After dinner it was time to stroll the park. This was probably my favorite time of the evening as we were drawn by the music being played in different locations. African dancing and songs were being enjoyed by many guests. It was easy to add a smile and move your own body to keep in time with the rhythm. The shops were open and it was an excellent time to browse or purchase as the crowd levels were lower in the evening.


You can simply walk and enjoy the atmosphere or head to some of the many attractions that are open in the evening. One of the most popular will be the evening Safari adventures. Watching the animals as the sun begins to set is exciting and many of them will be waking up from their day long naps and moving about. If you are looking for something more exciting then head to Everest where you will truly get the best view of a sunset in the park as you climb the mountain.

We were not interested in hitting the attractions but did notice that wait times were very short so it didn't seem to be necessary to have FastPasses at this time.

We gave ourselves plenty of time to head to the seating area for the Jungle Book show. For the dining package guests it is directly across from the Finding Nemo show entrance. For the FastPass guests the seating is across from Everest. We were told to be sure and get there by 8:30pm as at 8:45pm they will open all sections up for standby guests to fill. There were cast members who were interacting with the guests which made the time go by quickly. There are handicap areas in the first rows for wheelchairs and ECV's and they will direct you to that area when you arrive. I will share a word of caution about the seating. The benches are hard and quite hot. It will be like sitting on a rock that is out in the open sun all day. So come prepared and have something to sit on and it will make it much more enjoyable.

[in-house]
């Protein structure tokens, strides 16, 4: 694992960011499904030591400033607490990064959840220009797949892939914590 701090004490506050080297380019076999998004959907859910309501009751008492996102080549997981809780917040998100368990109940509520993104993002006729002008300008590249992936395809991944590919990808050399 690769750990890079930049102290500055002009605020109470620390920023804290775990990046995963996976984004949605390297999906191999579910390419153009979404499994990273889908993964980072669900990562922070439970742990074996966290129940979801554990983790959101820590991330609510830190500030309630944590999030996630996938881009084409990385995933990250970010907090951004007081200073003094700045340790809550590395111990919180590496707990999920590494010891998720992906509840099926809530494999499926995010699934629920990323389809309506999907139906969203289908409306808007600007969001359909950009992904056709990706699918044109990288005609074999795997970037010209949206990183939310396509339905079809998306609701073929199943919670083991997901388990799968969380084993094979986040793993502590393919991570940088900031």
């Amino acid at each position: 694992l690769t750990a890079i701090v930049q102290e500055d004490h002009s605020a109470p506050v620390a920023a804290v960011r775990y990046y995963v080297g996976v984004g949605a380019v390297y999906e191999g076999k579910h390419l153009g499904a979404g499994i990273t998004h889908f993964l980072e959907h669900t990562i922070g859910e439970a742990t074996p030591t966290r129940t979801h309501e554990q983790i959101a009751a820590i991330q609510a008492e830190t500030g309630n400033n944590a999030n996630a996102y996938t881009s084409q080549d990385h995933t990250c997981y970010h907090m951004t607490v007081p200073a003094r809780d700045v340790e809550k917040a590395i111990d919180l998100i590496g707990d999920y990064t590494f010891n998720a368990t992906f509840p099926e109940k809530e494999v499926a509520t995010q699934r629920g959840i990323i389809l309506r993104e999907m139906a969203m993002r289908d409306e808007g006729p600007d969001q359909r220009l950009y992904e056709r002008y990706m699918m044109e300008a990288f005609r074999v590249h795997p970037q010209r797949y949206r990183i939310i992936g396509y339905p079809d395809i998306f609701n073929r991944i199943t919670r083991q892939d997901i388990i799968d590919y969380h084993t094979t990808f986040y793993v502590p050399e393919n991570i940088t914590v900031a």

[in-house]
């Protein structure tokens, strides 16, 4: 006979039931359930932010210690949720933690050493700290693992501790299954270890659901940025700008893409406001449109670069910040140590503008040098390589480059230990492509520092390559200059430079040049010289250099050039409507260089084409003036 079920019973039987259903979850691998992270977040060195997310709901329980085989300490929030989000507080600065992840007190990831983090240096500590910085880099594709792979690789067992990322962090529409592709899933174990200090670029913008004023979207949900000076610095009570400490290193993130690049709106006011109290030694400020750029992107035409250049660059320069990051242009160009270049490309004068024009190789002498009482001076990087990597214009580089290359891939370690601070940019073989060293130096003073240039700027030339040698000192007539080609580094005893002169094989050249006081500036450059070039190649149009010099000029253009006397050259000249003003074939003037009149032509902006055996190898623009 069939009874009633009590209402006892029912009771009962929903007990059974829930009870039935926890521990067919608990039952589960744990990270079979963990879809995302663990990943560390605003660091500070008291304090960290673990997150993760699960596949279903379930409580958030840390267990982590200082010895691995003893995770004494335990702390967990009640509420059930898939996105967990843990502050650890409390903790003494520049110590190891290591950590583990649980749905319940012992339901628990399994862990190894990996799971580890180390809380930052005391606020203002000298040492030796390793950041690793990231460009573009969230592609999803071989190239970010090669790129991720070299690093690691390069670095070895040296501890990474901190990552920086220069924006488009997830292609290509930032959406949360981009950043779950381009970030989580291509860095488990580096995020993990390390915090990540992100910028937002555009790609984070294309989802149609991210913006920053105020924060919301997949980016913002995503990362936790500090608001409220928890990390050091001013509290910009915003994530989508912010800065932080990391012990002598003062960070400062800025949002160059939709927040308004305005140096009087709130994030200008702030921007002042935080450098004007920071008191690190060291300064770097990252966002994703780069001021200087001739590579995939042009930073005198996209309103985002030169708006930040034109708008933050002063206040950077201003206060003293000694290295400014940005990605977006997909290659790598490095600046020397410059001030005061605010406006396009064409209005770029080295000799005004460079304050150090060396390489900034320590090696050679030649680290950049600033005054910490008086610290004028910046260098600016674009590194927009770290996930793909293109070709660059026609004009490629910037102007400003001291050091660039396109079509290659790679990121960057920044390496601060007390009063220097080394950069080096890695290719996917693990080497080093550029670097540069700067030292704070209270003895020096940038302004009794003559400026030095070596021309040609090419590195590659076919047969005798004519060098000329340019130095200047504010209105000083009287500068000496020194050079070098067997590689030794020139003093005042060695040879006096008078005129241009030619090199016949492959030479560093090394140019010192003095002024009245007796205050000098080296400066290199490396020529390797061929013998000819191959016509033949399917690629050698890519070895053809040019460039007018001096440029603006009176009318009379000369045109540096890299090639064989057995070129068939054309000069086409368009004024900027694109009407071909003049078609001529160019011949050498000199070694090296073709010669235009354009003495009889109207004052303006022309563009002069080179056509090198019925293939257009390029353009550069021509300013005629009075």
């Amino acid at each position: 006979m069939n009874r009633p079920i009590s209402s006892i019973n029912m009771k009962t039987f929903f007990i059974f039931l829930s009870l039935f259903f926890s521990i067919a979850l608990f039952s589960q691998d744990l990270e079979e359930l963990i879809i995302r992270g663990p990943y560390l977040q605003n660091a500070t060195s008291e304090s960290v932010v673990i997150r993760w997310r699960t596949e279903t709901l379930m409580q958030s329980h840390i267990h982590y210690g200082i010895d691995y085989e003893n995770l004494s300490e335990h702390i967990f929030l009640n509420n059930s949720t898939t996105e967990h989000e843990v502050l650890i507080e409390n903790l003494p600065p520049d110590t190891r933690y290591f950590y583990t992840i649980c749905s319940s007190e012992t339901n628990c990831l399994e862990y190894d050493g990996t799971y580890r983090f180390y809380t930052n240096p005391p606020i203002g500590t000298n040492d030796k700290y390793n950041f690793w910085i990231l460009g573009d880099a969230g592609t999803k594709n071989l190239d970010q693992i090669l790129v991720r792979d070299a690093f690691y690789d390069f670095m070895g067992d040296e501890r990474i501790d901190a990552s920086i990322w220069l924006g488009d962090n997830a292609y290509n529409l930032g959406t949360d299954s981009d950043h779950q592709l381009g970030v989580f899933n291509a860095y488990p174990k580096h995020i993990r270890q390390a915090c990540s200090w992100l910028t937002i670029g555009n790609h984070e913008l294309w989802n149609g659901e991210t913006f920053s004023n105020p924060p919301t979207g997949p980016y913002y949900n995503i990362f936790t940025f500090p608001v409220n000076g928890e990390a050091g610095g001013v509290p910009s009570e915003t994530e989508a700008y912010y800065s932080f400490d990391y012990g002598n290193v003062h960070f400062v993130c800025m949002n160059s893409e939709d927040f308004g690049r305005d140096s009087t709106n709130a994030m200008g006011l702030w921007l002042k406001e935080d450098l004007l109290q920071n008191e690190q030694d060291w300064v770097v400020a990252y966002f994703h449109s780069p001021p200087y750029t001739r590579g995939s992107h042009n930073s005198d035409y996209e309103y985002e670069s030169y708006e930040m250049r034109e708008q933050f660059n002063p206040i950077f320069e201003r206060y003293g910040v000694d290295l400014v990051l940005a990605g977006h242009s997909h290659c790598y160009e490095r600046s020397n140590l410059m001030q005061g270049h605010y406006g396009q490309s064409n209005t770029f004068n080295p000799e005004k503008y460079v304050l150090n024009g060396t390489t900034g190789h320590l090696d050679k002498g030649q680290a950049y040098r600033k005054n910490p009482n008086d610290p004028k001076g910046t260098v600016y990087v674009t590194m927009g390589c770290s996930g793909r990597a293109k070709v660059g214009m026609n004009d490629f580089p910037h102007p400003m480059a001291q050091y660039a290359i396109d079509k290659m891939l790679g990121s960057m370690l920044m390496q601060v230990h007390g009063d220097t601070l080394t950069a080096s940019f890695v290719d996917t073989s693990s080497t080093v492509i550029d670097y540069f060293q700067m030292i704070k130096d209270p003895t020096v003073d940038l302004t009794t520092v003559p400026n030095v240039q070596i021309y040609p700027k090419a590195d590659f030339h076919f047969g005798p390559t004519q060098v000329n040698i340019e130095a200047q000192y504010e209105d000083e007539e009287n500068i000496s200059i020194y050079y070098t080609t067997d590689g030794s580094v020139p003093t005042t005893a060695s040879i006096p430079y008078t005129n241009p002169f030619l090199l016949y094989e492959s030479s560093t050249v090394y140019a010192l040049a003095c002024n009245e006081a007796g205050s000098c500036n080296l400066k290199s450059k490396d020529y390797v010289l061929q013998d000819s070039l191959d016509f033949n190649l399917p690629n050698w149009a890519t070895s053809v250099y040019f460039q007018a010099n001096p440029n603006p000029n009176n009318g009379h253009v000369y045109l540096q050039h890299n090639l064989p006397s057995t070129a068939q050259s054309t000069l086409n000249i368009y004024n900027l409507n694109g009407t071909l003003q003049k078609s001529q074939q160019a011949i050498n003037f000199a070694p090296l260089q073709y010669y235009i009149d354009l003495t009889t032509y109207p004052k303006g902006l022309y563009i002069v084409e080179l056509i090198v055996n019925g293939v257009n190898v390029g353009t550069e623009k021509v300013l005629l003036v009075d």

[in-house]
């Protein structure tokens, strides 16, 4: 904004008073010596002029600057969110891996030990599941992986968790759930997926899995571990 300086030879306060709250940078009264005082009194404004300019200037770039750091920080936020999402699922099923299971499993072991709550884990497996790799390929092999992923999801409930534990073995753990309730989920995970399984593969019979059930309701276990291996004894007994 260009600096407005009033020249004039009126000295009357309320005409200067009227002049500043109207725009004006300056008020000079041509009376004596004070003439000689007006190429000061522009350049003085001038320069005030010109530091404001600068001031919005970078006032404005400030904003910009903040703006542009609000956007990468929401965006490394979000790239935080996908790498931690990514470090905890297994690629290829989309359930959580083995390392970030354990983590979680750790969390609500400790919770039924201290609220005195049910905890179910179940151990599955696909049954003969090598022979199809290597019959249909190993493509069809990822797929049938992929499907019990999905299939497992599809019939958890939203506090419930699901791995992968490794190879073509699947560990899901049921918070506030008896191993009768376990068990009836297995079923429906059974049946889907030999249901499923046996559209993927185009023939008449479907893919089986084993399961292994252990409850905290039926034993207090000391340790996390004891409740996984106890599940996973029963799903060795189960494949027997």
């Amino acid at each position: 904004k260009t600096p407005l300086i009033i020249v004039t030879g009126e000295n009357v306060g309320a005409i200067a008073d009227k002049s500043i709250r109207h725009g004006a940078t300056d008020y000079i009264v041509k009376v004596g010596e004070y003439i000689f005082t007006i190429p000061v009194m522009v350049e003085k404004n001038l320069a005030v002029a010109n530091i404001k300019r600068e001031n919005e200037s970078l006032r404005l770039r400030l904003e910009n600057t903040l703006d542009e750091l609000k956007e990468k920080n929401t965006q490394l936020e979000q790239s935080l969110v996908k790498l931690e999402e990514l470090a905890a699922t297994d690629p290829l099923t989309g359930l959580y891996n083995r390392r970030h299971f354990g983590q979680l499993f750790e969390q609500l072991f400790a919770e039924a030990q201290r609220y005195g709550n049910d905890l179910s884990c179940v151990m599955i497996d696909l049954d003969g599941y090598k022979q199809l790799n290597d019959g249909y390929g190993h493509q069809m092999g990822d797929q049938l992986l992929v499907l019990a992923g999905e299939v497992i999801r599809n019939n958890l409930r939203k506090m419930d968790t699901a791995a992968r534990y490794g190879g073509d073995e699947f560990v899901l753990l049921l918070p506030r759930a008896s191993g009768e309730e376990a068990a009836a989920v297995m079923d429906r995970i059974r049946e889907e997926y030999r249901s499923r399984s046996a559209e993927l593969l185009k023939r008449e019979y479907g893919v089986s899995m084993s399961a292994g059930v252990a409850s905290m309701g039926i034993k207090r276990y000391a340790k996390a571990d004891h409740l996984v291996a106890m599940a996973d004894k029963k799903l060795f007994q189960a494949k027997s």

The Jungle Book show is something that was pulled together when there was a delay to their premiere show, Rivers of Light. I watched with little expectation but we thoroughly enjoyed every aspect of it. Every guest will have a good view, the sound was not too loud, and the entertainment was fun. This show is not necessarily the best Disney has produced but it certainly was a fun way to enjoy an evening. The water images were not clear and if you had not seen the Jungle Book the images would be hard to understand. But whether you have seen the movie or not the entertainment was fun. My favorite part of the show were the three fire twirlers....what an amazing group of talented cast members. And I don't want to forget the incredible dancers and singers who participated.


As we exited the show area we again felt the draw of music and found an entertainer playing near the Flame Tree Barbecue. In a matter of minutes the Tree of Life came to life with its own new story of projections and lights. It was magical and a perfect way to end our evening in the Animal Kingdom Park.

We found this a perfect "date night" opportunity but it doesn't have to exclude the families. There are so many different things to do in this park to fill an evening between signature dining at Tiffins to authentic street entertainment to an exciting show. The crowd numbers were well handled so it didn't feel like you were among the masses. And it was interesting but all the guests seemed to be in a more relaxed mood then at many of the other parks in the evening. You can add excitement by enjoying attraction rides or you can just walk and enjoy the ambiance and sunsets. I am confident we will be heading back to an evening in the Animal Kingdom park on our next visit.